More about: Scalping
Sometimes, to really capture how a set has influenced a crowd, you must observe the fleeting moment in which the lights come up after the band finishes. It sounds like a weird point to start a review, but it is something that is really telling. After Scalping leave the stage at Electrowerkz, the sold out crowd is a mass of sweaty, surging bodies, looking around at the strangers they’ve just spent the last hour pressing their bodies against: a look of complete bewilderment and awe at what they’ve just witnessed is plastered across their faces. Their ears are ringing, their bodies are tingling, and their sensory system is alight. They probably won’t be able to sleep tonight.
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So, what happened in the run up to this moment? First up are Irish noise-rock band The Claque, who provide the perfect opening statement of intent for the evening. A throbbing bassline is a constant throughout the set, over which gritty screeching guitar pierces through. At one point, the frenetic bursts of blistering guitar freakouts recede and something serene washes over the entranced audience, but it’s not long until they return in full force. The Claque take a giant leap into a whole other genre and sound by introducing the captivating vocal from Kate Brady, which provides a beautifully dissonant reprieve from the swirling, grinding, gouging mass produced by her bandmates.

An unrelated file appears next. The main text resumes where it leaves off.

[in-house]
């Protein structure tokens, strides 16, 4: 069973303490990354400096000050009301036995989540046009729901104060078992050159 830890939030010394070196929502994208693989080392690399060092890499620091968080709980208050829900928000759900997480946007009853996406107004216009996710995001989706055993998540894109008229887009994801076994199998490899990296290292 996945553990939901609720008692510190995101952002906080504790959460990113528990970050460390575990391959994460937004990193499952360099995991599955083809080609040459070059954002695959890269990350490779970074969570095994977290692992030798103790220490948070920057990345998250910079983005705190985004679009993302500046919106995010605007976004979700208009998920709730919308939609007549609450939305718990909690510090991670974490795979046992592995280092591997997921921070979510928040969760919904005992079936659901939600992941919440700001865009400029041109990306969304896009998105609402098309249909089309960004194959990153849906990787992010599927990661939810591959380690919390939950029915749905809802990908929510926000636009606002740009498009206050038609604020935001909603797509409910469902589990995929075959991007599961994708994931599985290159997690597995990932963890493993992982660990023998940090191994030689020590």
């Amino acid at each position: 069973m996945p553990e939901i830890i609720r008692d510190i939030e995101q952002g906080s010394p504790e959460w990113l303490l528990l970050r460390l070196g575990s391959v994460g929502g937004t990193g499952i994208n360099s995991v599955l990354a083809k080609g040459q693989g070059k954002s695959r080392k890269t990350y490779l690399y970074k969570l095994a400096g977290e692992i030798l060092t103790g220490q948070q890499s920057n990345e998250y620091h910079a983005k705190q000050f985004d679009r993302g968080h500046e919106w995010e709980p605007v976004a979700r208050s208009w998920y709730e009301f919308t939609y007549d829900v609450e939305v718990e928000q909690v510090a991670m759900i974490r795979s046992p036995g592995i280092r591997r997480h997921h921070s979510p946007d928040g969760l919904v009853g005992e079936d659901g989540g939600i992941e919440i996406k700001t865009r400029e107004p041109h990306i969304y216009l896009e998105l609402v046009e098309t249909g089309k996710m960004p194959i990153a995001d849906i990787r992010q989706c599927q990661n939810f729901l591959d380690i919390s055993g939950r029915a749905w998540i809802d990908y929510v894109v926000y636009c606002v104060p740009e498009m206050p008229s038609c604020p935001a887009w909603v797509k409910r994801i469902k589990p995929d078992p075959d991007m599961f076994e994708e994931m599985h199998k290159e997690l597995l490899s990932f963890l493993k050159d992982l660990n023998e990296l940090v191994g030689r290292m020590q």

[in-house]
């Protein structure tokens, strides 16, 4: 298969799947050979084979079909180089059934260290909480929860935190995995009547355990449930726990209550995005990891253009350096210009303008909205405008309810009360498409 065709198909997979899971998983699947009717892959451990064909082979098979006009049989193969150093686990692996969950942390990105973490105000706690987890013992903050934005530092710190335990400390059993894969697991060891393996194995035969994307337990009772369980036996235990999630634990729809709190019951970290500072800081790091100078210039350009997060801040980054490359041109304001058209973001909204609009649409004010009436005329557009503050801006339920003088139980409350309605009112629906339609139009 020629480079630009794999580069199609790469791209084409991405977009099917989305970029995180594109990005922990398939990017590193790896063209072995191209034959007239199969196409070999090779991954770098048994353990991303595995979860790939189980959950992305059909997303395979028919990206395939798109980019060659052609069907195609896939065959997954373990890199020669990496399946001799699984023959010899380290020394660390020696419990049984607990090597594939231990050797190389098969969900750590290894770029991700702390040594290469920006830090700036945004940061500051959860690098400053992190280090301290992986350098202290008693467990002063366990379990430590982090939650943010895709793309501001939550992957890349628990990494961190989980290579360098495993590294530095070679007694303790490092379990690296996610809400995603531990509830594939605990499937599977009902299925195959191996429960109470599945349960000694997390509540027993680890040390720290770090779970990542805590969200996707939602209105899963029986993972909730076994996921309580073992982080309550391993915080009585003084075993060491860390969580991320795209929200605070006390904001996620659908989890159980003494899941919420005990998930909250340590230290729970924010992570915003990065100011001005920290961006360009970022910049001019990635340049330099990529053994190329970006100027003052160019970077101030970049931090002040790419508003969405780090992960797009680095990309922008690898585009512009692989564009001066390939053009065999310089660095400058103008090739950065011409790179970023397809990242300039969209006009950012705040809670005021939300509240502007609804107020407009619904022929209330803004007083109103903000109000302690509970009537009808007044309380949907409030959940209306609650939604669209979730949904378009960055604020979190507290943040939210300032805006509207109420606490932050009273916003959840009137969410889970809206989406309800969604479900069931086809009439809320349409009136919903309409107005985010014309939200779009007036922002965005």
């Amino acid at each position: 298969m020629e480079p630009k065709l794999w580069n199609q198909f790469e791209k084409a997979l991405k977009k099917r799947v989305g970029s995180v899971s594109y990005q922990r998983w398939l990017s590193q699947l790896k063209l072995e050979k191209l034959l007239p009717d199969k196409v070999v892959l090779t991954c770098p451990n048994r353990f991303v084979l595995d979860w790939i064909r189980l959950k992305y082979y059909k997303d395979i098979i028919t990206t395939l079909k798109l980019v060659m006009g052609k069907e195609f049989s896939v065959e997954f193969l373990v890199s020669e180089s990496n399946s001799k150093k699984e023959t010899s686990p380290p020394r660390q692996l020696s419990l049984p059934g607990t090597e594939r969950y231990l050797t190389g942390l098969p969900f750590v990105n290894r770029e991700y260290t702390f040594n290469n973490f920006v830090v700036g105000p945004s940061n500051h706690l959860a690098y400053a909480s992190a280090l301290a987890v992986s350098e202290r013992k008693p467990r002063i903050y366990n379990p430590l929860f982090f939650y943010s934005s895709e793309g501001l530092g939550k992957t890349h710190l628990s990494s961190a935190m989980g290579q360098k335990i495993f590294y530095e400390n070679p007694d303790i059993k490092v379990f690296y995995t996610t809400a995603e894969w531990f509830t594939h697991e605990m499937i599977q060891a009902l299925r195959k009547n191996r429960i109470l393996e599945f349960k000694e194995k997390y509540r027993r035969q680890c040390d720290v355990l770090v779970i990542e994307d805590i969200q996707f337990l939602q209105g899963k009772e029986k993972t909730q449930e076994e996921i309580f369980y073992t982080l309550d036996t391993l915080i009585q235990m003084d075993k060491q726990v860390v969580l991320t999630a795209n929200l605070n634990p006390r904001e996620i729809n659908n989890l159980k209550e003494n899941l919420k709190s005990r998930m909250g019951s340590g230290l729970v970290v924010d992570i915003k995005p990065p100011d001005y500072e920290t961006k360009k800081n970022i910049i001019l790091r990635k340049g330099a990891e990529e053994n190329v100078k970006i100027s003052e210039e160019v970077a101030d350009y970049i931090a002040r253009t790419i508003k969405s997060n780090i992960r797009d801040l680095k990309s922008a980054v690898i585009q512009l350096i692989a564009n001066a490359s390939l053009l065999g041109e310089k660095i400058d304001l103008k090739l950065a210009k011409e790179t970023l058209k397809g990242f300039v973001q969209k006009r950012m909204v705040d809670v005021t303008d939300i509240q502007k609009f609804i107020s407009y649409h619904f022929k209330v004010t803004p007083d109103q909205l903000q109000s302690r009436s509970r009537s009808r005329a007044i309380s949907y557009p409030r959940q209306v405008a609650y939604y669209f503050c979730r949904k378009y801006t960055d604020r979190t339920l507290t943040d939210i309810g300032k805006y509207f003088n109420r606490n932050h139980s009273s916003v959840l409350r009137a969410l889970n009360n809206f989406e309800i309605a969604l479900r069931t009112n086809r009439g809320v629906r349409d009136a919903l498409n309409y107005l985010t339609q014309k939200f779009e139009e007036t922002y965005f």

Scalping’s set starts with all the stage lights dramatically turned off, meaning the band are illuminated only by the projected visuals behind them. Said visuals provide the focal point on stage; not only because the musicians themselves are barely lit, mainly because these projections are entrancingly brilliant. They glitch, morph and grow, flicking effortlessly between the organic and the geometric, the abstract and the realistic - they are utterly mesmerising, and support the sonic narrative seamlessly.
Their sound is rooted in garage and post-punk, but they elevate this formula by bringing a pulverisingly heavy techno-electronica soundscape that transports you to another dimension. Their audience too seem to transcend the limitations of genre: you’ve got metalheads, techno-fans, post-punk moshers and acid-dance lovers all crowded under the peeling roof of Electrowerkz. It all makes for quite interesting viewing, watching how this mixed-genre audience dance to the music; to mosh or to rave, that is the question…By the end, as Scalping’s sound slowly morphs into their most popular track ‘Chamber’, everyone sets themselves free from the limitations of the "typical" way to dance for a certain genre, and just surrenders their limbs to the power of the sound. It’s a very, very special set.
More about: Scalping